Kianna Marquez: New year, same climate vulnerability
Though we are basking in the light of the new year, we cannot forget an utterly devastating realization that the world came to after the Intergovernmental Panel on Climate Change released a special report regarding global warming near the end of 2018: Continued human activity causing greenhouse gas emissions will raise the global temperature by 1.5 degrees Celsius by 2040, predictably causing severe and unprecedented effects of climate change. Perhaps the most feared aspect of this issue is the unknown and the questions that arise from the sole phrase “climate change”. We have come to connote this phrase as something that we should be fearful of, but why? In essence, I believe that when we choose to come to terms with the issues of climate change and educate ourselves on what must be done to prevent it, then we will open ourselves up to a collective that will make the large-scale effort feasible. Furthermore, it is crucial to outline how the effects of the predicted climate change will affect all of our lives, not to strike fear into your hearts but for the reason that we will all be able to do more when we know more.
As a result of increased global warming, public health, food and water security, human security and international economic growth are likely subject to risks by climate change. The IPCC is highly to moderately confident that increased global temperatures will cause complications for the livelihood of disadvantaged and vulnerable populations, intensify the risks of ozone-related illnesses and vector-borne diseases and minimize the net yields of crops among major continents. As we continue activities that increase the overall temperature of the atmosphere, we are making ourselves more susceptible to disease and impoverished conditions in underprivileged areas. Ultimately, this exemplifies how the populations of all lifeforms susceptible to calamities will not be the ones who are directly contributing to the damage, and thus spur arguments that global injustice has become prominent in the wake of self-propelling maneuvers made by world leaders. Not only will we be affected by the complications created for our public health, but we will also be responsible for the leaders we choose to direct our state towards just or injust climate action.
Current pathways that have been suggested for limiting global warming to 1.5 degrees Celsius will require rapid and extensive transitions in energy, land, urban infrastructure and industrial systems. The IPCC is highly confident that the use of existing technologies to reduce carbon dioxide emissions in industry will be limited by economic capacity and large-scale industrial capacity. Additionally, the transition of urban infrastructure will be limited by institutional and socio-cultural barriers. Finally, the transition of agricultural land use will be limited by technological and environmental barriers across regions. As we take steps that attempt to reduce the overall temperature of the atmosphere, we will be challenged by the interconnection of the sectors within our society that will be affected accordingly. As a result, people of all societal sectors will have to develop effective methods of collaboration and diplomacy as we look to compromise on the optimal way to proceed with generating solutions.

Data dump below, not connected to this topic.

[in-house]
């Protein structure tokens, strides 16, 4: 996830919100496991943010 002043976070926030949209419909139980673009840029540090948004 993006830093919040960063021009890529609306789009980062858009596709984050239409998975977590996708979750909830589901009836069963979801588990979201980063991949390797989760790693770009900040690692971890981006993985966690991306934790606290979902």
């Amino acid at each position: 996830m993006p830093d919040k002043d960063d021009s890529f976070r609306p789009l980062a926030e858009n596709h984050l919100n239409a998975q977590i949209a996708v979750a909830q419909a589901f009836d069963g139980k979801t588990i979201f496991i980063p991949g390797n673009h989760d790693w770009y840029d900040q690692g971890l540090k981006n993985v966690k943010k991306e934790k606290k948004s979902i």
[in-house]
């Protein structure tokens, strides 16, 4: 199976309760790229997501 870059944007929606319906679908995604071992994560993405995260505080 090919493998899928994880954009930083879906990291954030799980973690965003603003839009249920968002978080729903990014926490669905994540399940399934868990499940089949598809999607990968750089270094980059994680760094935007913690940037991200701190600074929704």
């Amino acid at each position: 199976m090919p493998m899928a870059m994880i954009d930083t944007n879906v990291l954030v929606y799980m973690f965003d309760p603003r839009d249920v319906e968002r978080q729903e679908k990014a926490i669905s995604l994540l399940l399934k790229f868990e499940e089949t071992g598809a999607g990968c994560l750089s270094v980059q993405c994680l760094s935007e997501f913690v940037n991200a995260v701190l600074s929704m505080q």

While we maintain hope that we can alleviate the climate change issue with the correct action, it is important to understand that the scale of adaptation that will be necessary if we fail to completely mitigate these issues may not be of a capacity that is feasible to us. The IPCC is moderately confident that while there are dozens of adaptation options for reducing the risk to natural and managed ecosystems, sea level rise and economic growth in urban areas and adaptation to ecosystems, food and health systems will likely be more challenging. This is due to the adaptation capacity of these vulnerable regions becoming more limited with increased warming. Furthermore, it is important that we begin to strategize how we can eliminate the issues posed by climate change completely rather than prepare to adapt to the repercussions, because it is unlikely that successful and total adaptation will be possible.
Despite my worries regarding global warming and climate change, I am confident that the steps taken by institutions hosting leaders in public research and initiatives towards developing solutions for these large-scale environmental issues will continue growing in significance and thus contribute to implemented solutions. As a part of the Blue Sky Initiative formed during the end of 2017, a team composed of professors, directors and program managers within various schools at the University of Michigan was created in the summer of 2018 to create the Global CO2 Initiative. The objective of this team is to research and identify commercially sustainable approaches that can be pursued to reduce global CO2 emissions using a system-level process of technology assessment, technology development and commercialization. Principal investigator Volker Sick, a professor at the University, has expressed the team’s eagerness to follow through with the initiative in a statement following the 24th Conference of the Parties to the United Nations Framework Convention on Climate Change held in December 2018, “The conclusion of COP24 in Poland we believe marks the end of official climate diplomacy and begins the era of climate action. Carbon management technologies and policies will be part of this new era and we are excited about sharing in this mission with all of you.”
Kianna Marquez can be reached at email@example.com.